Workshop Organizer: Stephanie Elsky (VW Fellow at the Dahlem Humanities Center)
May 19, 2016 - May 20, 2016
This workshop explores the “commons” in its many possible forms via the intersections of law, politics, rhetoric and literature in medieval and early modern England. It addresses questions including: To what extent do literature and rhetoric imagine a similar commons to that articulated in law and politics? How might recognizing a range of different kinds of commons change our understanding of literary practice in premodern England? How might it reshape our period divides and boundaries? By bringing together a group of international scholars from across the medieval/early modern divide, this workshop intervenes in an ongoing critical conversation about the scholarly practice of periodization from the perspective of law and literature.
Thursday, May 19
10.30-11.00: Welcome and Opening Remarks
11.00-12.30: Panel I: Constitutions and Revolutions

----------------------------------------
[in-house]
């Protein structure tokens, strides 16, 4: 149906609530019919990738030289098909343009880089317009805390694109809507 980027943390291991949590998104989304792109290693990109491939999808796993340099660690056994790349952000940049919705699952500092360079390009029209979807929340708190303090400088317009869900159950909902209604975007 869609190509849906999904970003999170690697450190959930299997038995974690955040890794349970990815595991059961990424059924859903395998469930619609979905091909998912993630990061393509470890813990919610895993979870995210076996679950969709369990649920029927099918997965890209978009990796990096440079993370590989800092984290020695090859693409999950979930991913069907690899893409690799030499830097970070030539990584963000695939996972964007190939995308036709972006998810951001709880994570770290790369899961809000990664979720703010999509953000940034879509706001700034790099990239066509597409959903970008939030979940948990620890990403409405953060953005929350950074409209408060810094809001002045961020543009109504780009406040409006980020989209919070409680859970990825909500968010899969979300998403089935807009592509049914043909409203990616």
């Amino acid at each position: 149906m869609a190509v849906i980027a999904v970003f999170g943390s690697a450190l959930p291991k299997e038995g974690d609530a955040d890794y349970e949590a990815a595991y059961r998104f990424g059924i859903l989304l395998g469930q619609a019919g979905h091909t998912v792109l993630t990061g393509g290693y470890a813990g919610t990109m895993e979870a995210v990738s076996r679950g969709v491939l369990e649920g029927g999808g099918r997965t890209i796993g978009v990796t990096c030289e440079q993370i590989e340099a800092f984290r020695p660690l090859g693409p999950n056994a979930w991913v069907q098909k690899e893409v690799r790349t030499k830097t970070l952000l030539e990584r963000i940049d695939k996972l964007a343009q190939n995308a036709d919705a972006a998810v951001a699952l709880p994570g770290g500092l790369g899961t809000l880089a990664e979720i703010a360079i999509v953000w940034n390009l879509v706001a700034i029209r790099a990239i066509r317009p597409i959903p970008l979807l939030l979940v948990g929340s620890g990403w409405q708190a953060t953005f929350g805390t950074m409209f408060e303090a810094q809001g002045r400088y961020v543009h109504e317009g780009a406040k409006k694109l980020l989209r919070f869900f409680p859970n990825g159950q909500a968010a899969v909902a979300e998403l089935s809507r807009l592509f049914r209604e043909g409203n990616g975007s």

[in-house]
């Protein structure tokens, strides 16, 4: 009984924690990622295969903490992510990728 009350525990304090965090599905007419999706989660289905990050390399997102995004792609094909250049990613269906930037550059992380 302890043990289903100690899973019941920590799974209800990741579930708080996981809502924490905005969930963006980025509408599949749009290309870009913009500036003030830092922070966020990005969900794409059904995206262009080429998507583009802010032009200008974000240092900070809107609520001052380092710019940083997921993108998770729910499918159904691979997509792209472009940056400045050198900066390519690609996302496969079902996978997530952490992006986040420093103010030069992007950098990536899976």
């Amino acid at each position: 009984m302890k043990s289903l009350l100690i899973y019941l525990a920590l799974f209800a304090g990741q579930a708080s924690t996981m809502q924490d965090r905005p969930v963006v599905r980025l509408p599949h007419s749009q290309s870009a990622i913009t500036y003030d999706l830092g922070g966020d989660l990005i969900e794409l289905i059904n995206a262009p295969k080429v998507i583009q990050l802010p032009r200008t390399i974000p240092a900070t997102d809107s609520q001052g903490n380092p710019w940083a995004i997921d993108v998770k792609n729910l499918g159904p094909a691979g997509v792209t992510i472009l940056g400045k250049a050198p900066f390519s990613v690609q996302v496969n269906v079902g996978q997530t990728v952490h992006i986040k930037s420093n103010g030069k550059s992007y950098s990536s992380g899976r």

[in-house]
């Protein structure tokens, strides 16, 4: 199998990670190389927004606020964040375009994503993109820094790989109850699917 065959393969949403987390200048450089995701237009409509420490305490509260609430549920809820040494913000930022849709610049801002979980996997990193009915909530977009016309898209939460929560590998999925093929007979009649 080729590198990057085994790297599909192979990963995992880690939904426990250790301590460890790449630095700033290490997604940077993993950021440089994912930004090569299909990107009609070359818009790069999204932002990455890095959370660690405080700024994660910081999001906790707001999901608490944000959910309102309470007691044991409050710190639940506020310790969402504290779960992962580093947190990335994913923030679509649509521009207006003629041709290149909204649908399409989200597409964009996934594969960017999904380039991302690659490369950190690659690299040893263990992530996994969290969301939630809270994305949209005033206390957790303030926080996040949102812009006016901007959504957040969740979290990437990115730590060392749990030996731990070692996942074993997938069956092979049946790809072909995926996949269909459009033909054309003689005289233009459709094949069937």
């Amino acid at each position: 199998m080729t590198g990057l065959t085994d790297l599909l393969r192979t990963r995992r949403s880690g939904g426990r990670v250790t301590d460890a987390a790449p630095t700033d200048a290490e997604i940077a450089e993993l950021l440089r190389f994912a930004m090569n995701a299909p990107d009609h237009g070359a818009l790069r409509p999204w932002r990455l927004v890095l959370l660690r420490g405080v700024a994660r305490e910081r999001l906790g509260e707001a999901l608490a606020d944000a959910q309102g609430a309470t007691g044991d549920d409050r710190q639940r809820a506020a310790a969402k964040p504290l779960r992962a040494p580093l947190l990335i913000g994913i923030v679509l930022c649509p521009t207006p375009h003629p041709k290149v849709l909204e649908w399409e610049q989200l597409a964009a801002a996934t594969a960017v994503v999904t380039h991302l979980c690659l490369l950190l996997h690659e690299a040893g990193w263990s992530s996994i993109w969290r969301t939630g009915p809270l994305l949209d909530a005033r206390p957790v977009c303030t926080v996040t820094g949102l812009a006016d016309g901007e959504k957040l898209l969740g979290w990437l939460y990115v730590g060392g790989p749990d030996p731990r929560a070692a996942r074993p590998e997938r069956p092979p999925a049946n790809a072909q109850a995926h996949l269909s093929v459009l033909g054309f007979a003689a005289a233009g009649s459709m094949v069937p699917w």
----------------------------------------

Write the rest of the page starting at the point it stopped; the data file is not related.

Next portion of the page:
Rayna Kalas (Cornell University, New York), Ancient Constitutionalism
Stephanie Elsky (Freie Universität Berlin and University of Wisconsin, Madison), Futures Past: Custom and Revolution in Shakespeare’s Hamlet
12.30-14:30: Lunch Break
14.30-16.00: Panel II: Continuities, Temporal and Rhetorical
Lucy Munro (King’s College London), The Spider’s Web
Kathleen Davis (University of Rhode Island), Convolutions of Time: Why an “Early Modern” Period?
Friday, May 20
10.30-12.45: Panel III: Nature, Invention, and the Social
Björn Quiring (Freie Universität Berlin), Nature as the Common Ground of Hobbes and Milton
Sebastian Sobecki (University of Groningen, the Netherlands), John Gower and the Law: Some New Evidence
Kevin Curran, (University of Lausanne, Switzerland), Prospero’s Plea: Judgment, Invention, and Political Form
12.45-14.45: Lunch Break
14.45-15.30: Panel IV: The Early Modern Commons
Crystal Bartolovich (Syracuse University, New York), Why Is There Shakespeare Rather than Nothing?
16.00-16.30: Closing Roundtable Discussion
In cooperation with